Mamacounda Nightclub Tambacounda Reviews
Oct 25, 2007
Probably one of the only nightclubs in Tambacounda, Mamacounda is the spot where the young people of this town go. Close to the railroad tracks and very near the main road that travels through the town, it's the 'place to be'. Ladies always walk right in and the men are charged a nominal fee of maybe 1000 CFA which is around $2 USD.
For a place where the economy and the people are poor by comparison to us in the U.S., these young people pull out all the stops and dress to the nines! Wear your whites because they have a blacklight in the place and it's one of the few ways to be seen when the colorful disco lights turn out. One man was showing off some moves on the dance floor and his shirt and pants were all you could see...it was like clothing dancing by itself! The upholstered benches are so tacky that they're awesome! (I wish I'd gotten pictures of this place!) A psychedelic pattern from the 60's comes to mind and when the blacklight is on, it looks wild. Half of the benches need repair but everyone seems to make do. Once the Senegalese club music begins, no one is sitting anyway. Blaring out of the sound system is a mix of classic reggae, a few popular U.S. tunes (they LOVE Akon) & plenty of Senegalese club music (mbalakh) which is similar to sabar music that gets everyone on the floor jiggling all kinds of body parts from knees to booties.
The bar serves up sodas, beers & spirits. I found it interesting that the women don't drink alcohol, unless of course you're a tourist like me. They have a large outdoor patio area with lots of seating to go when you need to cool off from the sweaty dance floor. The only drawback is that virtually every man in Senegal smokes so it's kinda smoky out there.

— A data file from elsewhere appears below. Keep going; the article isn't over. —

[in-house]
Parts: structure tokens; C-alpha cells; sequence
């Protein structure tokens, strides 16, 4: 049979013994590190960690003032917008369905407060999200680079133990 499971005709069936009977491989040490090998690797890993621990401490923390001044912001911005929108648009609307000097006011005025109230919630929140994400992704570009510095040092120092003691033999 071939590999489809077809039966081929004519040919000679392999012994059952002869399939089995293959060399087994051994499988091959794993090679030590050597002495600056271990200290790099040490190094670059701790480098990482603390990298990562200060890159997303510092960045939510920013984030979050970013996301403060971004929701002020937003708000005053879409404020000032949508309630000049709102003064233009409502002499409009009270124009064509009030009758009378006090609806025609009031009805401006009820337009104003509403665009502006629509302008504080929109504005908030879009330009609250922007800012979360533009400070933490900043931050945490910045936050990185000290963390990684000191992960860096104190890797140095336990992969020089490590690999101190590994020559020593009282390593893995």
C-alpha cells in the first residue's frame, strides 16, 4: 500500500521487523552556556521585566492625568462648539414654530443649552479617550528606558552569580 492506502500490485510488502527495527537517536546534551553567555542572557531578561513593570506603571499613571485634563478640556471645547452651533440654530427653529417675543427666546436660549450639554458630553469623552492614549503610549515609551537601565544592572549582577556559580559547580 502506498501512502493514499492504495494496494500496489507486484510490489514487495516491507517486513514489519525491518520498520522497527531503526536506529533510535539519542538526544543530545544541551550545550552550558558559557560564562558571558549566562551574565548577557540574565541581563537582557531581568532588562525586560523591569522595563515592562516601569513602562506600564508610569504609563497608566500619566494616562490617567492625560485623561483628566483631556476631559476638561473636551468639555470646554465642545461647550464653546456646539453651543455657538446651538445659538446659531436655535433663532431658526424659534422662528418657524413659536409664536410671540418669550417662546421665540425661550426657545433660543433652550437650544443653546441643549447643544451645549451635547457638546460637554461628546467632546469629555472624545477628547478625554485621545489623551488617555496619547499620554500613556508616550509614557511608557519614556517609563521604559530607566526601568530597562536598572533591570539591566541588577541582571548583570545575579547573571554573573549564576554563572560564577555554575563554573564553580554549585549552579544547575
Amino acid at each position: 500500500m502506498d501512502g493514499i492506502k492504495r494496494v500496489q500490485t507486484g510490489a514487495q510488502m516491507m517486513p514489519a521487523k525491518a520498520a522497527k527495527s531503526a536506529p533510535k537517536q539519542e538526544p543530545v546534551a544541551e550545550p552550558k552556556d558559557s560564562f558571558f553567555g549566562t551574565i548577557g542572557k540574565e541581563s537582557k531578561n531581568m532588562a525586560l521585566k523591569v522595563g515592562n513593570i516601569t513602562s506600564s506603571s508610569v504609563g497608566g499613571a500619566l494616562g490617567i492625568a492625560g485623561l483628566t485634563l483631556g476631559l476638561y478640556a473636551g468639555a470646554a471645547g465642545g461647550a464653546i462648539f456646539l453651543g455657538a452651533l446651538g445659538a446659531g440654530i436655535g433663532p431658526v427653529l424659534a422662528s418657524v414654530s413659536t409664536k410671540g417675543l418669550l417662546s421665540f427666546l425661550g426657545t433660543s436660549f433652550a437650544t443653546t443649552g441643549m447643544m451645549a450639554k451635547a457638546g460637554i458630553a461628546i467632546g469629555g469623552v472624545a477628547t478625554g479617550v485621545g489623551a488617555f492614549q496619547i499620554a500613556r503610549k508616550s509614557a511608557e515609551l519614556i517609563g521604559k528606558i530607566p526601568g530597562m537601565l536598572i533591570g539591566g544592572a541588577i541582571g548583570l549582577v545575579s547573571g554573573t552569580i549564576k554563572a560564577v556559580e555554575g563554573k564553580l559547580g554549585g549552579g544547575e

A group of us had trekked there from our compound to see live music from a band in which some of the members were friends of one of our party. We were looking forward to their blend of traditional djembe and modern instruments. The thing to know about nightlife in other parts of the world is that unlike in the states where everything ends around 2 a.m., things are just beginning and go till daybreak when people finally slink home to go to bed. This is how Senegal is too. We came on the early side around 10-11 p.m. and watched the club attendance grow exponentially. Since we were not accustomed to this schedule, by 1 a.m. when things were just getting warmed up, we had run out of steam and gathered our posse to head back. We also missed the band because most likely they didn't even come on till around 2 a.m.
We left the crowded Mamacounda and headed out to the road to flag down a taxi. Since there were six of us, we couldn't get just one and didn't want to pay for two; especially considering at that time of night the drivers charged a premium knowing tired, desperate people will pay rather than walk the stretch home. After several attempts, we gave up and prepared to start walking, but not before we hit the roadside stand across the street from the club to have the man whip up some egg sandwiches on a baguette. Though I didn't partake, I'm told those were some satisfying sandwiches. So if you find yourself in Tamba looking for the action, Mamacounda is the place. Take a nap in the afternoon and prepare for an all-night outing since that's the only way you'll experience it like the locals do. And don't forget the egg sandwiches at the end of the night!
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